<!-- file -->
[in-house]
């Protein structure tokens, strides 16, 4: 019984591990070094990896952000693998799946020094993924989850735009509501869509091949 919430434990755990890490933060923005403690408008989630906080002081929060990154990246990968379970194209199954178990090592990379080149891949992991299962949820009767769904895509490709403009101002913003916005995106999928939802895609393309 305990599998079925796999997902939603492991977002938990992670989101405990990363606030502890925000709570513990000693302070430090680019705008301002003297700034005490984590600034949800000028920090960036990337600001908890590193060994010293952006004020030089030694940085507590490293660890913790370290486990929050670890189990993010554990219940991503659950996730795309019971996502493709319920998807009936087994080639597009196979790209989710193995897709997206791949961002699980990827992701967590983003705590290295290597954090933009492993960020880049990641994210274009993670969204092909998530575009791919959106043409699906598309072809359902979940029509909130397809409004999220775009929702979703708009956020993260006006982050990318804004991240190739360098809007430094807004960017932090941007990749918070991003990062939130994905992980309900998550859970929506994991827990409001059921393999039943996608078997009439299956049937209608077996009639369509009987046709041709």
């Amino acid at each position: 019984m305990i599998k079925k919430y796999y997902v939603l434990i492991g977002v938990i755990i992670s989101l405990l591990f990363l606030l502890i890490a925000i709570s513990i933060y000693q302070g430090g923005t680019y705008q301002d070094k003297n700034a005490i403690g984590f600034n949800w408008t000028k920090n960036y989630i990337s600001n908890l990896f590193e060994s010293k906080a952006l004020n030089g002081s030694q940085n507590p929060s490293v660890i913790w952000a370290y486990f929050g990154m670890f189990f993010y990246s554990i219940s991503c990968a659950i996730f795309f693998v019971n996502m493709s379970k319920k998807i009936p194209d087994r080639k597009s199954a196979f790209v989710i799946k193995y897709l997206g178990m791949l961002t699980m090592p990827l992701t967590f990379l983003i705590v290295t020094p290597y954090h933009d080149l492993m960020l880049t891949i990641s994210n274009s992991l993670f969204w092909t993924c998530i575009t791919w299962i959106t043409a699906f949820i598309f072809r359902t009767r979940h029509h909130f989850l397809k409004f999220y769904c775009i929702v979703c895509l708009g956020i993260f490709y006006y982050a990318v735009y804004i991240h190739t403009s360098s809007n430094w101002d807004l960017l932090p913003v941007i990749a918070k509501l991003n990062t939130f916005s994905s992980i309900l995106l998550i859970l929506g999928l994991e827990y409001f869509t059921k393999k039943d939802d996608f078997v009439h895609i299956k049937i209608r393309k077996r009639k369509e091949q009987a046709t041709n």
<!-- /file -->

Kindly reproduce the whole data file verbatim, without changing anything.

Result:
[in-house]
């Protein structure tokens, strides 16, 4: 019984591990070094990896952000693998799946020094993924989850735009509501869509091949 919430434990755990890490933060923005403690408008989630906080002081929060990154990246990968379970194209199954178990090592990379080149891949992991299962949820009767769904895509490709403009101002913003916005995106999928939802895609393309 305990599998079925796999997902939603492991977002938990992670989101405990990363606030502890925000709570513990000693302070430090680019705008301002003297700034005490984590600034949800000028920090960036990337600001908890590193060994010293952006004020030089030694940085507590490293660890913790370290486990929050670890189990993010554990219940991503659950996730795309019971996502493709319920998807009936087994080639597009196979790209989710193995897709997206791949961002699980990827992701967590983003705590290295290597954090933009492993960020880049990641994210274009993670969204092909998530575009791919959106043409699906598309072809359902979940029509909130397809409004999220775009929702979703708009956020993260006006982050990318804004991240190739360098809007430094807004960017932090941007990749918070991003990062939130994905992980309900998550859970929506994991827990409001059921393999039943996608078997009439299956049937209608077996009639369509009987046709041709």
């Amino acid at each position: 019984m305990i599998k079925k919430y796999y997902v939603l434990i492991g977002v938990i755990i992670s989101l405990l591990f990363l606030l502890i890490a925000i709570s513990i933060y000693q302070g430090g923005t680019y705008q301002d070094k003297n700034a005490i403690g984590f600034n949800w408008t000028k920090n960036y989630i990337s600001n908890l990896f590193e060994s010293k906080a952006l004020n030089g002081s030694q940085n507590p929060s490293v660890i913790w952000a370290y486990f929050g990154m670890f189990f993010y990246s554990i219940s991503c990968a659950i996730f795309f693998v019971n996502m493709s379970k319920k998807i009936p194209d087994r080639k597009s199954a196979f790209v989710i799946k193995y897709l997206g178990m791949l961002t699980m090592p990827l992701t967590f990379l983003i705590v290295t020094p290597y954090h933009d080149l492993m960020l880049t891949i990641s994210n274009s992991l993670f969204w092909t993924c998530i575009t791919w299962i959106t043409a699906f949820i598309f072809r359902t009767r979940h029509h909130f989850l397809k409004f999220y769904c775009i929702v979703c895509l708009g956020i993260f490709y006006y982050a990318v735009y804004i991240h190739t403009s360098s809007n430094w101002d807004l960017l932090p913003v941007i990749a918070k509501l991003n990062t939130f916005s994905s992980i309900l995106l998550i859970l929506g999928l994991e827990y409001f869509t059921k393999k039943d939802d996608f078997v009439h895609i299956k049937i209608r393309k077996r009639k369509e091949q009987a046709t041709n």